Immigration Bill — Second Reading

Part of the debate – in the House of Lords at 3:12 pm on 10th February 2014.

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Photo of Lord Taylor of Holbeach Lord Taylor of Holbeach The Parliamentary Under-Secretary of State for the Home Department 3:12 pm, 10th February 2014

Yes, I am sure that noble Lords would expect me to extol the virtues of the Bill—they would be sorely disappointed if I failed to do so. It will be for noble Lords in this House to discuss its provisions, but some of the commentary that I have read over the past few days on the Bill bears no relation to the Bill as drafted, or indeed to the intention of the Government. If I may give an example, claims that we intend to turn GPs into immigration officers are untrue. Claims that communicable diseases will spread like wildfire and that emergency care will be denied are far-fetched. Nothing in the Bill changes processes in our front-line health services.

Part 4 of the Bill is about tackling sham marriages and civil partnerships. These are entered into by a couple who are not in a genuine relationship for the purposes of circumventing immigration controls. They are a significant problem, as this House will recognise. The Bill will enable more of these cases to be identified, investigated and prevented from gaining an immigration advantage.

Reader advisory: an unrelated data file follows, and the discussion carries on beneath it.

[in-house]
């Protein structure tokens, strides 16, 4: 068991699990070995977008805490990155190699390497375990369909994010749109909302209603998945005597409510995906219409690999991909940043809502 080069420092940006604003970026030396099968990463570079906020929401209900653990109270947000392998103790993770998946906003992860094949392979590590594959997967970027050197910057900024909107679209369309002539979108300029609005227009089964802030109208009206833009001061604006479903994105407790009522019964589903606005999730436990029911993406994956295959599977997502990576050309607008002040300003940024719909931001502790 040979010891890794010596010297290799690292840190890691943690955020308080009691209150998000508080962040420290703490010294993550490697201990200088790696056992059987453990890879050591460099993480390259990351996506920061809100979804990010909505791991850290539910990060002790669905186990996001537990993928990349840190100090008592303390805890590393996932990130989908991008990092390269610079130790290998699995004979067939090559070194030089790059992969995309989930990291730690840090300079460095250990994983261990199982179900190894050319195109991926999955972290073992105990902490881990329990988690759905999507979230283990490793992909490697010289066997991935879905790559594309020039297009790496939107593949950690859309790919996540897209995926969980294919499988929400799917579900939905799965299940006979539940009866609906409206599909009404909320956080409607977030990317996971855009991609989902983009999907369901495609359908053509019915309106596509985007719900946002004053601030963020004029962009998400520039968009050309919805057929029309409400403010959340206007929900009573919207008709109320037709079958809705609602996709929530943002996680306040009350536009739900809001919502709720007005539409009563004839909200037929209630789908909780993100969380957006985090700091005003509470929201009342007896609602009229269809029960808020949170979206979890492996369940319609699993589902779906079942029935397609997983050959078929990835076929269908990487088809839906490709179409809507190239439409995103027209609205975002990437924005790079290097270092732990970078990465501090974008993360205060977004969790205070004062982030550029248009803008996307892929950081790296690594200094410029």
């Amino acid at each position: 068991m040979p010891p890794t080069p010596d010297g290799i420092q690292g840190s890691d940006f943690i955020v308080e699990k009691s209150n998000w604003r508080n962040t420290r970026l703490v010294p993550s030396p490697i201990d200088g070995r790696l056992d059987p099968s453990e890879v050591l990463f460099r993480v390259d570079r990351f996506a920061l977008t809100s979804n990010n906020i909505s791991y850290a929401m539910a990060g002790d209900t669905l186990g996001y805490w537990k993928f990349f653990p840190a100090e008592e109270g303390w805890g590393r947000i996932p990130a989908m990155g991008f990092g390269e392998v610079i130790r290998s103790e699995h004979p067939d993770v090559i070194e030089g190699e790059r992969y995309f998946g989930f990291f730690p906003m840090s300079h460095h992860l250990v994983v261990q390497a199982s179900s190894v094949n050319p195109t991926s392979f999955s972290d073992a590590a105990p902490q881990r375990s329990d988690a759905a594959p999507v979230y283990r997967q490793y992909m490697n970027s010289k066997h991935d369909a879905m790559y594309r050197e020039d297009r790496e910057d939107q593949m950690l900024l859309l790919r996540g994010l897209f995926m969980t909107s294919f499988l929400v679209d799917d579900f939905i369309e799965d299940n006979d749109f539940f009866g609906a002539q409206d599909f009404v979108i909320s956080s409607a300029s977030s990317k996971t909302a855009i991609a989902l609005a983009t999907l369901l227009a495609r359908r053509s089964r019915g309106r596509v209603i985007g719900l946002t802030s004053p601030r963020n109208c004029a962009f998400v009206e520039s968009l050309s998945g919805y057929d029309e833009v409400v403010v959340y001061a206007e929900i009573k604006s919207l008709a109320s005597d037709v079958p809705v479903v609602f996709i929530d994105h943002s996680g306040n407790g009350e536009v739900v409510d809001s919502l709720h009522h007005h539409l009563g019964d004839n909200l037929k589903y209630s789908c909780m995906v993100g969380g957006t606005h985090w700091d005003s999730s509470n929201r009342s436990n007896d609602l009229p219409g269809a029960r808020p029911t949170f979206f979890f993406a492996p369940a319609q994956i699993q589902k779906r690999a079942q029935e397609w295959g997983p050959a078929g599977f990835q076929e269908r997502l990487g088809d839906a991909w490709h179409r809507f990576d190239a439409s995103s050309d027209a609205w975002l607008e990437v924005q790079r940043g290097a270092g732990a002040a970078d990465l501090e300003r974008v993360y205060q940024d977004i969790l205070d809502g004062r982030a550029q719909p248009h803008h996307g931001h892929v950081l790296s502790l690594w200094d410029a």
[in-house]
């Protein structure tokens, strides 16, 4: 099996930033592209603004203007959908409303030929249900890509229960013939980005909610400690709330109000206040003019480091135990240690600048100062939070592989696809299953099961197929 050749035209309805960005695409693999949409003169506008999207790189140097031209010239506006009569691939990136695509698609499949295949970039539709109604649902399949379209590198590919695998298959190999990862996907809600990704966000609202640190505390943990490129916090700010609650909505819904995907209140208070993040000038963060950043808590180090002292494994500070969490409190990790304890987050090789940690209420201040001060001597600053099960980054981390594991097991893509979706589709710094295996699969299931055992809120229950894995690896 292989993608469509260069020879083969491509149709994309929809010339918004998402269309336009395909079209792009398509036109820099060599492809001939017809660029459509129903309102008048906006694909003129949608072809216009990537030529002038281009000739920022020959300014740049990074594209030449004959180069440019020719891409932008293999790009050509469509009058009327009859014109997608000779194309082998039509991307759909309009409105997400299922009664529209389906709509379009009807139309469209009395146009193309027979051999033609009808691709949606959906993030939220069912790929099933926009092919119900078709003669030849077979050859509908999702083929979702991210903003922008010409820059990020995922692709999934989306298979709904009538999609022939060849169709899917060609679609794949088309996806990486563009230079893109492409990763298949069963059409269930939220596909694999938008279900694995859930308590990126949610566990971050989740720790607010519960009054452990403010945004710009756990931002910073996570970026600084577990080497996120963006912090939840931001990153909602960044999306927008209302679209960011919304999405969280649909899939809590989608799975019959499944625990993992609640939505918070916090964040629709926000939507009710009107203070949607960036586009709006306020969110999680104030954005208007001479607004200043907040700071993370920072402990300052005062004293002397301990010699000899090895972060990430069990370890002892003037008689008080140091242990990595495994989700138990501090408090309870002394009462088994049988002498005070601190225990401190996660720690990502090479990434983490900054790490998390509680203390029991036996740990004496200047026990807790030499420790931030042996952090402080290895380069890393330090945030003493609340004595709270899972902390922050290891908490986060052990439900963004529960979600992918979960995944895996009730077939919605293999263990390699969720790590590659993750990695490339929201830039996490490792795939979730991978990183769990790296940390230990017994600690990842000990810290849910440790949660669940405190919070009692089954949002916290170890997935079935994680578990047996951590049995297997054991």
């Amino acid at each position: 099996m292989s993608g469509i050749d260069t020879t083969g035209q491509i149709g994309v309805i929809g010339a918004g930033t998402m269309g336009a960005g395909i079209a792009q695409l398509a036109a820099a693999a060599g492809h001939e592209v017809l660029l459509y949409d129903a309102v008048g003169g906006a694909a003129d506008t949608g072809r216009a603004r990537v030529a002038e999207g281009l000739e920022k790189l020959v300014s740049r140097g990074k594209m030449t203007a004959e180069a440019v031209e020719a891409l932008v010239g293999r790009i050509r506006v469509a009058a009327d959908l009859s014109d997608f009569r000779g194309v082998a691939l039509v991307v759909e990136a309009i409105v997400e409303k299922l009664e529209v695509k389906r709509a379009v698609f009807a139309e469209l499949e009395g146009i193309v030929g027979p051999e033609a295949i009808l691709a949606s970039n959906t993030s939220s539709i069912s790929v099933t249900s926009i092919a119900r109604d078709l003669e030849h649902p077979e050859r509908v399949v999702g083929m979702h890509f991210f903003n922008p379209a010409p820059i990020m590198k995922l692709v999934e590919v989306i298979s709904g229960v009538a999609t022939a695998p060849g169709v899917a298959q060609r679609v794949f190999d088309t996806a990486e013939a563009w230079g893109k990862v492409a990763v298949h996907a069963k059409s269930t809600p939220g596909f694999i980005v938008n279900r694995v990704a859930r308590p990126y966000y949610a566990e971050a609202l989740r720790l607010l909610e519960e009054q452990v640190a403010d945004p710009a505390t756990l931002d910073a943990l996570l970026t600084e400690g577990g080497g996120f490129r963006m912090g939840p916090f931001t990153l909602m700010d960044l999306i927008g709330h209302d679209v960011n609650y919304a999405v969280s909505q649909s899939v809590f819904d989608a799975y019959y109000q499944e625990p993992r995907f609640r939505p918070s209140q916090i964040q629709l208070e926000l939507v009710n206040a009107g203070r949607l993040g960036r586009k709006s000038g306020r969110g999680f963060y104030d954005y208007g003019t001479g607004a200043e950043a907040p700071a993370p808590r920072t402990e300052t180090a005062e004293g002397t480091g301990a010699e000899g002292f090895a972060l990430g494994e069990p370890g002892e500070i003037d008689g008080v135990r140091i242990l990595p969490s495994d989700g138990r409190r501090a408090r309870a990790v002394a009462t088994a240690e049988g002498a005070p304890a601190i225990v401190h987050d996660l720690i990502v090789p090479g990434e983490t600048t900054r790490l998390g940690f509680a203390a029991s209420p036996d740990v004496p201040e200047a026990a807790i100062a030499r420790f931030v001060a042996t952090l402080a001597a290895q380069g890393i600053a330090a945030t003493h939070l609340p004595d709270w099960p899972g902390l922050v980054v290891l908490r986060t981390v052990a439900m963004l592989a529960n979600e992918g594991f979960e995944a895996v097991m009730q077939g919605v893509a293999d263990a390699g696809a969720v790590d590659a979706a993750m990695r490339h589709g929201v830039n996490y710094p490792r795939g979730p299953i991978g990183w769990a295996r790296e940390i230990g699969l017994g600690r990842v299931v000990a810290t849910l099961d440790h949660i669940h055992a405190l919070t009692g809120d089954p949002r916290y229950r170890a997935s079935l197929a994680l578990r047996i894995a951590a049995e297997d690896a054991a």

As the noble Lord, Lord Clinton-Davis, has said, a lot has been said about this Bill and a lot more will be said. I know that this House will give it serious scrutiny and I would expect nothing less. While we do that, I hope that we will separate myth from reality and spin from substance. The Bill renews the legal foundations for proper enforcement of our immigration laws. That enforcement is necessary to build public trust in the system. It is also necessary to enable us to reap the benefits of migration as a nation. I commend the Bill to the House. I beg to move.